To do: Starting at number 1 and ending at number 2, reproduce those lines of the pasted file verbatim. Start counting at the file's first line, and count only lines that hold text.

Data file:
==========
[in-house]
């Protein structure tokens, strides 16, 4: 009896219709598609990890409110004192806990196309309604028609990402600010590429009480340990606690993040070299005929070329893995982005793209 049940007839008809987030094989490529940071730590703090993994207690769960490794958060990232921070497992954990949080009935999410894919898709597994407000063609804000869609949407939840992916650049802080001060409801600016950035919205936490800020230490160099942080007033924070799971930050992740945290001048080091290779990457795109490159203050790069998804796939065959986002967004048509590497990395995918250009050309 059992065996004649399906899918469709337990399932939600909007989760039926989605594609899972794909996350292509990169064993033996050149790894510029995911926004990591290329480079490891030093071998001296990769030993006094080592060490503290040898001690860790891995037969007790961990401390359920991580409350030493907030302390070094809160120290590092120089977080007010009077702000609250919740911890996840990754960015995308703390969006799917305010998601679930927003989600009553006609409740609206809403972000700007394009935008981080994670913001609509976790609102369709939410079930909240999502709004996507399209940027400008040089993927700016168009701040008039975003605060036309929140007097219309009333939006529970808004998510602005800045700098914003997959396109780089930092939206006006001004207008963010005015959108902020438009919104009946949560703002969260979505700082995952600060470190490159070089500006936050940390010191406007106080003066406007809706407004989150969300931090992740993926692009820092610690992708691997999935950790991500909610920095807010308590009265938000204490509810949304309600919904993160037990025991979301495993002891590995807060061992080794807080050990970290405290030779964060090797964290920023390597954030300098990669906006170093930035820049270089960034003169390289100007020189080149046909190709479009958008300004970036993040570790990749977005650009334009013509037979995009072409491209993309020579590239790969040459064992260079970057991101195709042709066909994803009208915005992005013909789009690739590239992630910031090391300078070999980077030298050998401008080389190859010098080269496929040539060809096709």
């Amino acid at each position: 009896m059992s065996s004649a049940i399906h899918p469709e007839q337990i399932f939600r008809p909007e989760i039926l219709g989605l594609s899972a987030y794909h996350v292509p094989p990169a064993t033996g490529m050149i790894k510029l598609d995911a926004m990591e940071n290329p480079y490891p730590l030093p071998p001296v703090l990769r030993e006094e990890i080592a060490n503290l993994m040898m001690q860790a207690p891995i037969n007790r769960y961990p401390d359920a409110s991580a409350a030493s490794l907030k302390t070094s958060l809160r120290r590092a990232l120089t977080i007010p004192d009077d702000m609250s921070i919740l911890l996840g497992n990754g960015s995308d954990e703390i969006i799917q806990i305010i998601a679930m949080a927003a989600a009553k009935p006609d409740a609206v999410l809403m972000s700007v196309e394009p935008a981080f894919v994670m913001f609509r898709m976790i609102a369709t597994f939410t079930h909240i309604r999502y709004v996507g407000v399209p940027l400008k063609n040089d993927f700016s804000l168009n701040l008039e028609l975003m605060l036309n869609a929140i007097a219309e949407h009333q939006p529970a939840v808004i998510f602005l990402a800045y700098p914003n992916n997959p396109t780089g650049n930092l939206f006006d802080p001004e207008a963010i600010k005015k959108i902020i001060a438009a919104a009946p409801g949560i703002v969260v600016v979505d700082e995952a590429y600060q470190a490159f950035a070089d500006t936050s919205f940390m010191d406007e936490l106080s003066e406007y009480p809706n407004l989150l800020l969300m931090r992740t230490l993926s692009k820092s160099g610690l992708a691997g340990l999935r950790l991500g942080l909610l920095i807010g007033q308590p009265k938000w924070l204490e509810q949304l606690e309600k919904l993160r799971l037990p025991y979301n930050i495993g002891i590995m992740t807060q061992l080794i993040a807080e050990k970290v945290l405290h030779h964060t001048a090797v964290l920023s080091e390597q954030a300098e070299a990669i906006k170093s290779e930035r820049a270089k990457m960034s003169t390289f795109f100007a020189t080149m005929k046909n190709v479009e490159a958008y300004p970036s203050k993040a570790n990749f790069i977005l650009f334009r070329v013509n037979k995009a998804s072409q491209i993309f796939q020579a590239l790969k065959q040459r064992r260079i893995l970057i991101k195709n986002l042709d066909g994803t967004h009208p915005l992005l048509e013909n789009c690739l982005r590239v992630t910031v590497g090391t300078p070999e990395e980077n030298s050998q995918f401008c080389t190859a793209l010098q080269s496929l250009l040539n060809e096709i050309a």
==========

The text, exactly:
[in-house]
């Protein structure tokens, strides 16, 4: 009896219709598609990890409110004192806990196309309604028609990402600010590429009480340990606690993040070299005929070329893995982005793209 049940007839008809987030094989490529940071730590703090993994207690769960490794958060990232921070497992954990949080009935999410894919898709597994407000063609804000869609949407939840992916650049802080001060409801600016950035919205936490800020230490160099942080007033924070799971930050992740945290001048080091290779990457795109490159203050790069998804796939065959986002967004048509590497990395995918250009050309 059992065996004649399906899918469709337990399932939600909007989760039926989605594609899972794909996350292509990169064993033996050149790894510029995911926004990591290329480079490891030093071998001296990769030993006094080592060490503290040898001690860790891995037969007790961990401390359920991580409350030493907030302390070094809160120290590092120089977080007010009077702000609250919740911890996840990754960015995308703390969006799917305010998601679930927003989600009553006609409740609206809403972000700007394009935008981080994670913001609509976790609102369709939410079930909240999502709004996507399209940027400008040089993927700016168009701040008039975003605060036309929140007097219309009333939006529970808004998510602005800045700098914003997959396109780089930092939206006006001004207008963010005015959108902020438009919104009946949560703002969260979505700082995952600060470190490159070089500006936050940390010191406007106080003066406007809706407004989150969300931090992740993926692009820092610690992708691997999935950790991500909610920095807010308590009265938000204490509810949304309600919904993160037990025991979301495993002891590995807060061992080794807080050990970290405290030779964060090797964290920023390597954030300098990669906006170093930035820049270089960034003169390289100007020189080149046909190709479009958008300004970036993040570790990749977005650009334009013509037979995009072409491209993309020579590239790969040459064992260079970057991101195709042709066909994803009208915005992005013909789009690739590239992630910031090391300078070999980077030298050998401008080389190859010098080269496929040539060809096709």